These lucky reporters had the rare privilege of being let loose for a day to ask NASA personnel whatever they wanted, but they found themselves out of their element in the novel and highly technical NASA environment. It was difficult to communicate with the jargon-prone NASA personnel. Exasperated, the newsmen resorted to simply walking up to NASA employees and asking what they did there, but even then the answers were hopelessly specialized and utterly baffling to these hapless scribes. Every interview followed the same irksome pattern and ended with the NASA technician falling back on a standard formula: “Well, sir, I guess you could just write down that I am helping to put a man on the moon.” That response was at least sincere and accurate if journalistically useless.
One reporter was feeling particularly vexed. He was the seasoned lion of the group, a tough old cuss with a booming voice and boisterous style, and the others deferred to him readily. He wore an old brown fedora and chewed on unlit cigar stumps constantly, looking every bit the part of the grizzled newshound. Having long worked a police beat, he was an ace interrogator who could always rely on the combination of his disarming wit and intimidating arrogance to squeeze information from his marks. That day, the veteran newspaperman had pulled out all stops, at first applying humor to lighten up the NASA geeks, and, failing that, turning to intimidation to soften them. No dice. They were unflappable. What could he do with all this technical mumbo-jumbo they fed him? Where was the story? The engineering boys at NASA sure seemed to know what they were doing, but they were terrible at explaining it to a layman.
After a long day of asking over and over “and what do you do here” and hearing a pile of technical jargon followed by the same canned but heartfelt response—“helping to put a man on the moon”—the veteran reporter convinced his colleagues it was time to blow that joint and head to an early happy hour down the road. Everyone was delighted, but he was still miffed. As they moved toward the door, our old newshound spied a small stooped man working a mop up the hallway. The reporter, ever eager to punch below his class, thought it a fine opportunity to blow off some steam and to show off his waggish humor for his buddies. The man with the mop was surprised when the gruff old reporter approached him and asked one last time, “And, you sir, what do you do here?”
The old reporter’s colleagues snickered at the gag, particularly when they saw the anguished confusion on the janitor’s face. The tough old coot questioning him looked as formidable as ever without even a hint of a smile. How would the janitor react? Would he mumble in embarrassment and shame? After all, he was the lowliest worker among all the NASA hotshots. Or, would he respond rudely at being the butt of a joke, a big mistake considering the fearsomeness of his interrogator?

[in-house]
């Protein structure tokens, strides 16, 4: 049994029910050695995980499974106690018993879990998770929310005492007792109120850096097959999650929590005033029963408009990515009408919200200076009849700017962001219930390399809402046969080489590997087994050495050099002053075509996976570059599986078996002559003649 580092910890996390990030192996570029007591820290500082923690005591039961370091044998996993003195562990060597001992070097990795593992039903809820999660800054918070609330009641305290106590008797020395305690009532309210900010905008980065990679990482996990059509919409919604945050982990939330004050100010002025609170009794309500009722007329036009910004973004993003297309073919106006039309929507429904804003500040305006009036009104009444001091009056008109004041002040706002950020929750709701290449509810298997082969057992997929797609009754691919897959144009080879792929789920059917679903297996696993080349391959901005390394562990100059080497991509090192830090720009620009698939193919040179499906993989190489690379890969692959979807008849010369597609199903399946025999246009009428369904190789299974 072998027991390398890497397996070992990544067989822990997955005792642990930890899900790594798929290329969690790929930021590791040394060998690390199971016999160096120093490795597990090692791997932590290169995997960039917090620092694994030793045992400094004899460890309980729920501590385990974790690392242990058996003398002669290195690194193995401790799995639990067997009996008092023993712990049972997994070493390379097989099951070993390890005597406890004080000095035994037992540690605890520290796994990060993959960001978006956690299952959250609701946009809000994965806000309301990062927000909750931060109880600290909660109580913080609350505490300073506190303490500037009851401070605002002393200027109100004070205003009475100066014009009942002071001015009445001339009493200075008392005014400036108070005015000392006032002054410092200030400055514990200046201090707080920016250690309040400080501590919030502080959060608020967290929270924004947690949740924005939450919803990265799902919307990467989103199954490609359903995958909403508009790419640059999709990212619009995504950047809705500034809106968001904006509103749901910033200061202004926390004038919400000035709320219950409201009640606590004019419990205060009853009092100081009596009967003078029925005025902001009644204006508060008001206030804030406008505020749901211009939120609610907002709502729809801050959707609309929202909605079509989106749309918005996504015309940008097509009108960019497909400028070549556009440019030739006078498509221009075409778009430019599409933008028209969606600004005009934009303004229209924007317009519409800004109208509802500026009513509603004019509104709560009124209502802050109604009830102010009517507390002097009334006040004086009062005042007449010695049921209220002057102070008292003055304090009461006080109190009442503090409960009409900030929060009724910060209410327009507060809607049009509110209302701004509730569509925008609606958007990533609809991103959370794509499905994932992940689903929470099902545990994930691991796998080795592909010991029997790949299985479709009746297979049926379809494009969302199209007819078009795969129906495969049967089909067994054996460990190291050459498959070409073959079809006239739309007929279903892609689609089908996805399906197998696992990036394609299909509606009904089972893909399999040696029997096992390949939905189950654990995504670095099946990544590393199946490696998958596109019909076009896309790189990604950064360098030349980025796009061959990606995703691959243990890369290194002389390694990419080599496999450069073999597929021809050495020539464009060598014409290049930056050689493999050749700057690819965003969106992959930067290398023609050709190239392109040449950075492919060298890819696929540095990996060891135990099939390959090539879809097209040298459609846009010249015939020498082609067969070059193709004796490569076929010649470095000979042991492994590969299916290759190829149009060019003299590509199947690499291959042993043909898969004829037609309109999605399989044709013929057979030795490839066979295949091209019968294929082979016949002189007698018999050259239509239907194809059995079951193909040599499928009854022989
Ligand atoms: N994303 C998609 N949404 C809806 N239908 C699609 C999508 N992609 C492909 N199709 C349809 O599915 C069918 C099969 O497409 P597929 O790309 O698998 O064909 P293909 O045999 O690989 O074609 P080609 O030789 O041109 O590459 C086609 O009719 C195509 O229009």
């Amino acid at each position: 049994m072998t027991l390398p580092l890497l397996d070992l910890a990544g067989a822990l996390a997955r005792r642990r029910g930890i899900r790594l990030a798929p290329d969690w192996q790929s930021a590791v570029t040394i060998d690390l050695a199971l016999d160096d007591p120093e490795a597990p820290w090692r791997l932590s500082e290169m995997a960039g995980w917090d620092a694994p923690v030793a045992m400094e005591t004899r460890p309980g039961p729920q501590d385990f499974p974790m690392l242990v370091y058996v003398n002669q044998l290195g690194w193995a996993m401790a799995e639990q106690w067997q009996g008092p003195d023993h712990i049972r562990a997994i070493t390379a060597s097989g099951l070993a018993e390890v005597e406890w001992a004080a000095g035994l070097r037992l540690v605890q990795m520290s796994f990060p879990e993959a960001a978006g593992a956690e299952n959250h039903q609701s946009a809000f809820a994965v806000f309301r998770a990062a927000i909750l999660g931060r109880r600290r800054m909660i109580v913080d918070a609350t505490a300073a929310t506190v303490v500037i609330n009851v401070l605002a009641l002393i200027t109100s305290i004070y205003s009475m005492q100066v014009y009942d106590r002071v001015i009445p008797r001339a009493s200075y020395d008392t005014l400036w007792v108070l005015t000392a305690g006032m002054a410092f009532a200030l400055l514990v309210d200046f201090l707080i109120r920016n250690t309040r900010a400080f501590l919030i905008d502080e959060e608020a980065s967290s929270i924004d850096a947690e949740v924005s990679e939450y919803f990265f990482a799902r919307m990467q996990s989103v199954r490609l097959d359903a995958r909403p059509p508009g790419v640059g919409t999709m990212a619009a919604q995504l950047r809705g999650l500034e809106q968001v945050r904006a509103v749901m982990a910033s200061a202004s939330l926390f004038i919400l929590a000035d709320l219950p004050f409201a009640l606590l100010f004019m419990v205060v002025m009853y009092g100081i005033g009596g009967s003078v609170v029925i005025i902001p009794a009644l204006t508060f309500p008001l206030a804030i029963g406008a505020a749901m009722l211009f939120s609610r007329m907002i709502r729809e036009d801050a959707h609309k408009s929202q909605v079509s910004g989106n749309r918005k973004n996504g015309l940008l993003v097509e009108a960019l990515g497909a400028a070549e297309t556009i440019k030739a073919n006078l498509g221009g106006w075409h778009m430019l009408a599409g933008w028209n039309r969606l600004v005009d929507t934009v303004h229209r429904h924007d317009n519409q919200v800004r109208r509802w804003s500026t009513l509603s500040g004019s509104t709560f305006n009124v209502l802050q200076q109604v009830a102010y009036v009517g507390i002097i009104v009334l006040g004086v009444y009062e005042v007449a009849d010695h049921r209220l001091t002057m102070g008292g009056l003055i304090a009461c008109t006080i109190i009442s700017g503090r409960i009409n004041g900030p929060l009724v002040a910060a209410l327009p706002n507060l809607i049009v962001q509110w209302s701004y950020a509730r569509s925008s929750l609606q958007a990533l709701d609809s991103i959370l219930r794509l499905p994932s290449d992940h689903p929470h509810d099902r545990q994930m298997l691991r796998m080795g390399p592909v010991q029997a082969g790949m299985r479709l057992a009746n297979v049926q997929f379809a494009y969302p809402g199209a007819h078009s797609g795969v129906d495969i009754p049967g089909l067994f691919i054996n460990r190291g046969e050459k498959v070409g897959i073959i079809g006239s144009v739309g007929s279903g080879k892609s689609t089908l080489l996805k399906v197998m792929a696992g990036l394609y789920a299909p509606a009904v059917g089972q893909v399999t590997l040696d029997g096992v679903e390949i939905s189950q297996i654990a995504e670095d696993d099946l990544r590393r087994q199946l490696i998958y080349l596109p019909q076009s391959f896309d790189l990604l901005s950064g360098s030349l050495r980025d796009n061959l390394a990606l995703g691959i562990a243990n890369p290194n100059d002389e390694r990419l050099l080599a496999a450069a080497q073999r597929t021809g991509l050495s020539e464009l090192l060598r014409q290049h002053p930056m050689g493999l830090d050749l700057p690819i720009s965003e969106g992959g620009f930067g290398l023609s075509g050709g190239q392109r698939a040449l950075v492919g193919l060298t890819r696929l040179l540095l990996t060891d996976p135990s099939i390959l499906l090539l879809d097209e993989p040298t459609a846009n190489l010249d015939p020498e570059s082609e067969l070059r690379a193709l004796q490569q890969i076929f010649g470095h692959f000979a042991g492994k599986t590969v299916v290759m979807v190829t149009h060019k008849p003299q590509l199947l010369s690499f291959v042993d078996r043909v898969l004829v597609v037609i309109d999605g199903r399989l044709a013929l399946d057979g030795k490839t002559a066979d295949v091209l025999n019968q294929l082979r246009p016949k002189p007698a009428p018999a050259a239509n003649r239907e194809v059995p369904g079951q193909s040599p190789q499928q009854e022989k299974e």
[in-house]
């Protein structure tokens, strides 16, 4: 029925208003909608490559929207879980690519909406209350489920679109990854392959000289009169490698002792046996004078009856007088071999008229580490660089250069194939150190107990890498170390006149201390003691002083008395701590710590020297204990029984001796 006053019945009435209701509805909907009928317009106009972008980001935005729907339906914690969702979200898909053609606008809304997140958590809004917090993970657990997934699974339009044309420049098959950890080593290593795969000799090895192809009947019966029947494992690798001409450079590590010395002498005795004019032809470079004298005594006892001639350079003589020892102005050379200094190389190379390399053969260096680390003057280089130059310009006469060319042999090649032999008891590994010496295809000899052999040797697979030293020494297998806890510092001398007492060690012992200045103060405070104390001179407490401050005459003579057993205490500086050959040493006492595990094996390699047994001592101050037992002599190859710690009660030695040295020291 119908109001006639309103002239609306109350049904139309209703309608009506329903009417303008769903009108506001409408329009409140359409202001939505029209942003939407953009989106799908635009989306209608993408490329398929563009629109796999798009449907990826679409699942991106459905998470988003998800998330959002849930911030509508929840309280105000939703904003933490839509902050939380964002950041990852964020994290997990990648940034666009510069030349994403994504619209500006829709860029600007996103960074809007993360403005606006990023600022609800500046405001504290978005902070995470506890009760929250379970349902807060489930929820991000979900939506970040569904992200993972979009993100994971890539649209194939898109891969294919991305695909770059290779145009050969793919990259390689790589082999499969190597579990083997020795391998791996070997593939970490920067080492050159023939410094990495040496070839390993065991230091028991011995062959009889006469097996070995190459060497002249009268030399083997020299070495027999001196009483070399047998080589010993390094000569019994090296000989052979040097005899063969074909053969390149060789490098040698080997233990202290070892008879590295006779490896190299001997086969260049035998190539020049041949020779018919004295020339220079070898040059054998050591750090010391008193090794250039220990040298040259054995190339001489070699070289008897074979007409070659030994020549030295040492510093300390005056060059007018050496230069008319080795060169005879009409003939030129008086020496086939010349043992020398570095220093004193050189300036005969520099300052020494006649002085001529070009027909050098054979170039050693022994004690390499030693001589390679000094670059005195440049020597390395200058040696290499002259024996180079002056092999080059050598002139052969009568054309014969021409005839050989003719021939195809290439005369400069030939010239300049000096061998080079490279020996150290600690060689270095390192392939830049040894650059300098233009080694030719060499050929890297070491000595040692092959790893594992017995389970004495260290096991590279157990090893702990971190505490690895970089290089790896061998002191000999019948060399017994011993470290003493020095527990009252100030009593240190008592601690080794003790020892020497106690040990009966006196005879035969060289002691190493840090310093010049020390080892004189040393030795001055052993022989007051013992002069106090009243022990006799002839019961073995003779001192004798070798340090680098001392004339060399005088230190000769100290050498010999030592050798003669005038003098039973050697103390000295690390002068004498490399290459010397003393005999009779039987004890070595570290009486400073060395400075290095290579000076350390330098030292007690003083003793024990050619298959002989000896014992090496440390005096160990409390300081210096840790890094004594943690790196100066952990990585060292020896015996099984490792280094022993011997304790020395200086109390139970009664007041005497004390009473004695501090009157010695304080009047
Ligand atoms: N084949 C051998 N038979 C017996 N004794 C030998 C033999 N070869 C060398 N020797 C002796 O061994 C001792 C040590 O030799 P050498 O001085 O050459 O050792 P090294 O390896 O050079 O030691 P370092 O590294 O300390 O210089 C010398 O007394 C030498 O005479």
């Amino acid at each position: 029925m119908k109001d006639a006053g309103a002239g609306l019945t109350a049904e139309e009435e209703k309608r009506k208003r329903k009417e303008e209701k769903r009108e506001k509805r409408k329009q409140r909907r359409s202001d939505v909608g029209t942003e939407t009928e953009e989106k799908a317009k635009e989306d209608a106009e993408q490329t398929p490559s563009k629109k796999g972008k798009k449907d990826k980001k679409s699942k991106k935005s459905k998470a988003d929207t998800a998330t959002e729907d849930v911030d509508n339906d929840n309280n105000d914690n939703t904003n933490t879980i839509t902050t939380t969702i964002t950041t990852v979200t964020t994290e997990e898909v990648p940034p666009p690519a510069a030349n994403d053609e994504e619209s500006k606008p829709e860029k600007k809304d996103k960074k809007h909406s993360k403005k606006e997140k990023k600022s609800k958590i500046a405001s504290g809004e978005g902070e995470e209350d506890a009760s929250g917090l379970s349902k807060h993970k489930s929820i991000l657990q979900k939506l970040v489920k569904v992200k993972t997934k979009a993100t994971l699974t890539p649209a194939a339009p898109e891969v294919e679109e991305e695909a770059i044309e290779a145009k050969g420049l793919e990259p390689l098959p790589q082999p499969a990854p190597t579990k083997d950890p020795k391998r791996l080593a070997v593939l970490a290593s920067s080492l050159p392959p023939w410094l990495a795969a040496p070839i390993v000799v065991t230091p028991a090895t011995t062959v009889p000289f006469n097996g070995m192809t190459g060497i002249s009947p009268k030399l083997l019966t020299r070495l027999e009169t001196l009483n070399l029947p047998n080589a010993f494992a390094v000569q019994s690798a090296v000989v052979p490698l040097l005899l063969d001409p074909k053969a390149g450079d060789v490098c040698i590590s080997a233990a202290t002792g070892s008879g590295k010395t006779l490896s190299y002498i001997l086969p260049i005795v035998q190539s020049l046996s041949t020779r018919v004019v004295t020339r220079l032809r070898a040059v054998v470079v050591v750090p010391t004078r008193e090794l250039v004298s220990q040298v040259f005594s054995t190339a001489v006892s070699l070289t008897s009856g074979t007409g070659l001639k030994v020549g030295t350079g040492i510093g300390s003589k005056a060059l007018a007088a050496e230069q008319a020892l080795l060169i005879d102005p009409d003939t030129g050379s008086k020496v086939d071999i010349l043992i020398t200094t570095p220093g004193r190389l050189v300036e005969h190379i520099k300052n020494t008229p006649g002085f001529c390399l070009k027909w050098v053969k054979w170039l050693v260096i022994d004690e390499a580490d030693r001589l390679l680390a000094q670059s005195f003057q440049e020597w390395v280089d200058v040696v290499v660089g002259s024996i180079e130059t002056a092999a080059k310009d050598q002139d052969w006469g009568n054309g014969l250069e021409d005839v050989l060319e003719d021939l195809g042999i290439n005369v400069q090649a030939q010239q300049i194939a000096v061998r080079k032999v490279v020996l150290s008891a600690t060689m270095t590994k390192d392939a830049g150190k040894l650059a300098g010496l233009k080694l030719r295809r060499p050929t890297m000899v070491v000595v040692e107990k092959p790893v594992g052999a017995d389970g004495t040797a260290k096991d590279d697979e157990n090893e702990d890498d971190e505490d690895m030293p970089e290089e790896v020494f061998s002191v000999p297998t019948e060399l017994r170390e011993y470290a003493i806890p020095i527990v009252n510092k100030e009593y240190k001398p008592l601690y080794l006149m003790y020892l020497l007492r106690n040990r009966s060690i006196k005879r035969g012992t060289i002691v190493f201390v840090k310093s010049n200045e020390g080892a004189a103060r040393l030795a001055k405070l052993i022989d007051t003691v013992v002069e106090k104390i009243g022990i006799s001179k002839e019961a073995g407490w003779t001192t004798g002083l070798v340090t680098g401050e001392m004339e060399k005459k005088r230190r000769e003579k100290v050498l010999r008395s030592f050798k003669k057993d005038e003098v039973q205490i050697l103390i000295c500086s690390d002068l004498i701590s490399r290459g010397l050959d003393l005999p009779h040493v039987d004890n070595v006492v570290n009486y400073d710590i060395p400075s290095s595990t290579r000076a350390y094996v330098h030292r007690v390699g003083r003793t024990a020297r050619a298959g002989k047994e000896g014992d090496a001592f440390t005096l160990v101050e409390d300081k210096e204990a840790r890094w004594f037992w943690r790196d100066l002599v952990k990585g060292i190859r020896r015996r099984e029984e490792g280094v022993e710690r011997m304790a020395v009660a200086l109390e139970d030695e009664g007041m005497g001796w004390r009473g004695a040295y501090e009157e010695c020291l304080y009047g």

The custodian, a humble man by nature, quickly gathered his wits. He used his mop handle to push himself up straight, squared his shoulders, and looked his would-be antagonist right in the eye. He thrust out his chest, and through a thick foreign accent said as boldly as he could, “Why, sir, I am helping to put a man on the moon.”
Whether the questioner be a hardened reporter or the President of the United States, this story is likely an urban legend, but it is still a wonderful illustration of the power of organizational mission focus. If any institution ever had such a focus, it was NASA in the sixties, but even for NASA the degree of mission-focus described in the story seems implausible.*
Whatever its precise veracity, this tale is a fine parable for the the power of mission focus.
The leaders and employees of most mission-driven organizations typically will support their mission to some degree, but that support needs to pervade every aspect of the organization. Everything needs to be soaked in it. If your organization’s mission is to feed the hungry, then everyone ideally needs to understand that each piece of the operation is there to feed the hungry. Obtaining food is just as key as drawing up the budget, which is just as key as distributing that food, which is just as key as copying informational flyers, which is just as key as marshaling volunteers, which is just as key as maintaining your computers. If some activity does not to some extent support that mission, you need to reassess its value. If any part of the operation is not optimal, then the operation is not optimal.
A quick caveat: naturally, top-to-bottom mission focus is never a license for not doing right by your people. Mission is never an excuse for worker exploitation. In other words, don’t do good by doing bad.
Getting everyone to understand their role in fulfilling the mission and to focus on that is challenging but vital. Doing so will help transform people’s relationship with the organization and the work. It will also reveal those at every rank who may not fully support the work or the goals of the organization. In the end, such an all-inclusive mission focus will aid you as you pursue the moonshot of your own mission. You cannot afford to miss.
*The alt-history series For All Mankind, does a good job representing NASA’s famous mission focus without romanticizing it. The show also gives a nod to the legend I relate here by including a NASA custodian in a recurring story line.
Jim Salvucci, Ph.D.
I am a former English Professor and academic administrator with experience at several institutions in the U.S. and Canada. I have a broad background in management and leadership and have mentored countless faculty, staff, and students, by offering them Tools+Paradigms to help them rethink their assumptions and practices. The Human Tools+Paradigms I present in this blog capture what I have learned from working with them and from my experience and research. You can read more about me here.
Jim Salvucci, Ph.D.